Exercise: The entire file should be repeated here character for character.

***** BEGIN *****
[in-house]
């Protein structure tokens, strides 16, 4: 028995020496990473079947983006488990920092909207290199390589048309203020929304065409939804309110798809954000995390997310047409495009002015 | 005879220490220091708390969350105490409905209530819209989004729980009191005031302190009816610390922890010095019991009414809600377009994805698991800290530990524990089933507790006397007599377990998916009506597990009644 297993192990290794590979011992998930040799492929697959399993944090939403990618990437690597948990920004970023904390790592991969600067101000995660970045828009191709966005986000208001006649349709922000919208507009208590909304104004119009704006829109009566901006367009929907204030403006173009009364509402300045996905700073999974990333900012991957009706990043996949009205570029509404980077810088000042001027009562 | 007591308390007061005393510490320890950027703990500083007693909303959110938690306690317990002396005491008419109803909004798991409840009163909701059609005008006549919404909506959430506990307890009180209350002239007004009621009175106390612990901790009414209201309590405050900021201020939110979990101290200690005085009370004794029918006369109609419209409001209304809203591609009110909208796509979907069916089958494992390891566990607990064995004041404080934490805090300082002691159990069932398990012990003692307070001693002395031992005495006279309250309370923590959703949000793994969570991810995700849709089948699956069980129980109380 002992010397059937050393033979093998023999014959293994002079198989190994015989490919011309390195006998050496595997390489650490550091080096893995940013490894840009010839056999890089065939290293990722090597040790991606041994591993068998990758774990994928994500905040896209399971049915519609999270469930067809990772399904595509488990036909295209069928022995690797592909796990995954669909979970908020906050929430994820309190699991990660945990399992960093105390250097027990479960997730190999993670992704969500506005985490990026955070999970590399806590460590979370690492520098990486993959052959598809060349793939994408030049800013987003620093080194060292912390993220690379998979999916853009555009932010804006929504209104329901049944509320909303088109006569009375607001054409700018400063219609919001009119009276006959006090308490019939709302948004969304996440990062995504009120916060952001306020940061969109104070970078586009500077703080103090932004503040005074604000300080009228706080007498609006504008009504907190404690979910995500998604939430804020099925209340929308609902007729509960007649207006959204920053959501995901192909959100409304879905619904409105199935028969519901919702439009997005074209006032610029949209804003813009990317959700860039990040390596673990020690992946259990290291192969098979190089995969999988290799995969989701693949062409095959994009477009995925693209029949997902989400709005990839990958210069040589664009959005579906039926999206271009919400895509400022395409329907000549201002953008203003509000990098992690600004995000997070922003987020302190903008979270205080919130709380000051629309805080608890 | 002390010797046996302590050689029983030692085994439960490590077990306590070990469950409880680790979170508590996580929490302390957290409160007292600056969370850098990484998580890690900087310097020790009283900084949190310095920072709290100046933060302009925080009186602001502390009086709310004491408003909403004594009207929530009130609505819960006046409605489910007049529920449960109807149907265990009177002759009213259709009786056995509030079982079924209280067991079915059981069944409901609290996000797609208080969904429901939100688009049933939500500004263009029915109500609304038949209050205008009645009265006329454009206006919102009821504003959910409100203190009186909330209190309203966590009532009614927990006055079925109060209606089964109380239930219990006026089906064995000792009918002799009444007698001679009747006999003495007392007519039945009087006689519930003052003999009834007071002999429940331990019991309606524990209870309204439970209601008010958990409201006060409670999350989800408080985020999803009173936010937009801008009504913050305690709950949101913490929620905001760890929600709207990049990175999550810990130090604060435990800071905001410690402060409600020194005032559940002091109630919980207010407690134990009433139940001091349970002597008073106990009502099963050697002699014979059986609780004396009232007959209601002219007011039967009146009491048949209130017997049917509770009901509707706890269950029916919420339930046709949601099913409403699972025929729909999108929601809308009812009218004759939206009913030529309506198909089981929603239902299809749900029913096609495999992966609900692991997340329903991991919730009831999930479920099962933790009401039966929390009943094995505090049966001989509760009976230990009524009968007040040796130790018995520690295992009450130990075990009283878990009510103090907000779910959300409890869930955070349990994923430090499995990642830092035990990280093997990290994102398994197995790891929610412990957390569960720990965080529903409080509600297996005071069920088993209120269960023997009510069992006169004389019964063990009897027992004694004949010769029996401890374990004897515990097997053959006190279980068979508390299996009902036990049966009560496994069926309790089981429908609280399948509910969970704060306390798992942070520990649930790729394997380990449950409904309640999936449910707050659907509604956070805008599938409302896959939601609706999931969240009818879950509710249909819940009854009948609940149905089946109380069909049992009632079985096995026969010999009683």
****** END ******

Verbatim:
[in-house]
């Protein structure tokens, strides 16, 4: 028995020496990473079947983006488990920092909207290199390589048309203020929304065409939804309110798809954000995390997310047409495009002015 | 005879220490220091708390969350105490409905209530819209989004729980009191005031302190009816610390922890010095019991009414809600377009994805698991800290530990524990089933507790006397007599377990998916009506597990009644 297993192990290794590979011992998930040799492929697959399993944090939403990618990437690597948990920004970023904390790592991969600067101000995660970045828009191709966005986000208001006649349709922000919208507009208590909304104004119009704006829109009566901006367009929907204030403006173009009364509402300045996905700073999974990333900012991957009706990043996949009205570029509404980077810088000042001027009562 | 007591308390007061005393510490320890950027703990500083007693909303959110938690306690317990002396005491008419109803909004798991409840009163909701059609005008006549919404909506959430506990307890009180209350002239007004009621009175106390612990901790009414209201309590405050900021201020939110979990101290200690005085009370004794029918006369109609419209409001209304809203591609009110909208796509979907069916089958494992390891566990607990064995004041404080934490805090300082002691159990069932398990012990003692307070001693002395031992005495006279309250309370923590959703949000793994969570991810995700849709089948699956069980129980109380 002992010397059937050393033979093998023999014959293994002079198989190994015989490919011309390195006998050496595997390489650490550091080096893995940013490894840009010839056999890089065939290293990722090597040790991606041994591993068998990758774990994928994500905040896209399971049915519609999270469930067809990772399904595509488990036909295209069928022995690797592909796990995954669909979970908020906050929430994820309190699991990660945990399992960093105390250097027990479960997730190999993670992704969500506005985490990026955070999970590399806590460590979370690492520098990486993959052959598809060349793939994408030049800013987003620093080194060292912390993220690379998979999916853009555009932010804006929504209104329901049944509320909303088109006569009375607001054409700018400063219609919001009119009276006959006090308490019939709302948004969304996440990062995504009120916060952001306020940061969109104070970078586009500077703080103090932004503040005074604000300080009228706080007498609006504008009504907190404690979910995500998604939430804020099925209340929308609902007729509960007649207006959204920053959501995901192909959100409304879905619904409105199935028969519901919702439009997005074209006032610029949209804003813009990317959700860039990040390596673990020690992946259990290291192969098979190089995969999988290799995969989701693949062409095959994009477009995925693209029949997902989400709005990839990958210069040589664009959005579906039926999206271009919400895509400022395409329907000549201002953008203003509000990098992690600004995000997070922003987020302190903008979270205080919130709380000051629309805080608890 | 002390010797046996302590050689029983030692085994439960490590077990306590070990469950409880680790979170508590996580929490302390957290409160007292600056969370850098990484998580890690900087310097020790009283900084949190310095920072709290100046933060302009925080009186602001502390009086709310004491408003909403004594009207929530009130609505819960006046409605489910007049529920449960109807149907265990009177002759009213259709009786056995509030079982079924209280067991079915059981069944409901609290996000797609208080969904429901939100688009049933939500500004263009029915109500609304038949209050205008009645009265006329454009206006919102009821504003959910409100203190009186909330209190309203966590009532009614927990006055079925109060209606089964109380239930219990006026089906064995000792009918002799009444007698001679009747006999003495007392007519039945009087006689519930003052003999009834007071002999429940331990019991309606524990209870309204439970209601008010958990409201006060409670999350989800408080985020999803009173936010937009801008009504913050305690709950949101913490929620905001760890929600709207990049990175999550810990130090604060435990800071905001410690402060409600020194005032559940002091109630919980207010407690134990009433139940001091349970002597008073106990009502099963050697002699014979059986609780004396009232007959209601002219007011039967009146009491048949209130017997049917509770009901509707706890269950029916919420339930046709949601099913409403699972025929729909999108929601809308009812009218004759939206009913030529309506198909089981929603239902299809749900029913096609495999992966609900692991997340329903991991919730009831999930479920099962933790009401039966929390009943094995505090049966001989509760009976230990009524009968007040040796130790018995520690295992009450130990075990009283878990009510103090907000779910959300409890869930955070349990994923430090499995990642830092035990990280093997990290994102398994197995790891929610412990957390569960720990965080529903409080509600297996005071069920088993209120269960023997009510069992006169004389019964063990009897027992004694004949010769029996401890374990004897515990097997053959006190279980068979508390299996009902036990049966009560496994069926309790089981429908609280399948509910969970704060306390798992942070520990649930790729394997380990449950409904309640999936449910707050659907509604956070805008599938409302896959939601609706999931969240009818879950509710249909819940009854009948609940149905089946109380069909049992009632079985096995026969010999009683």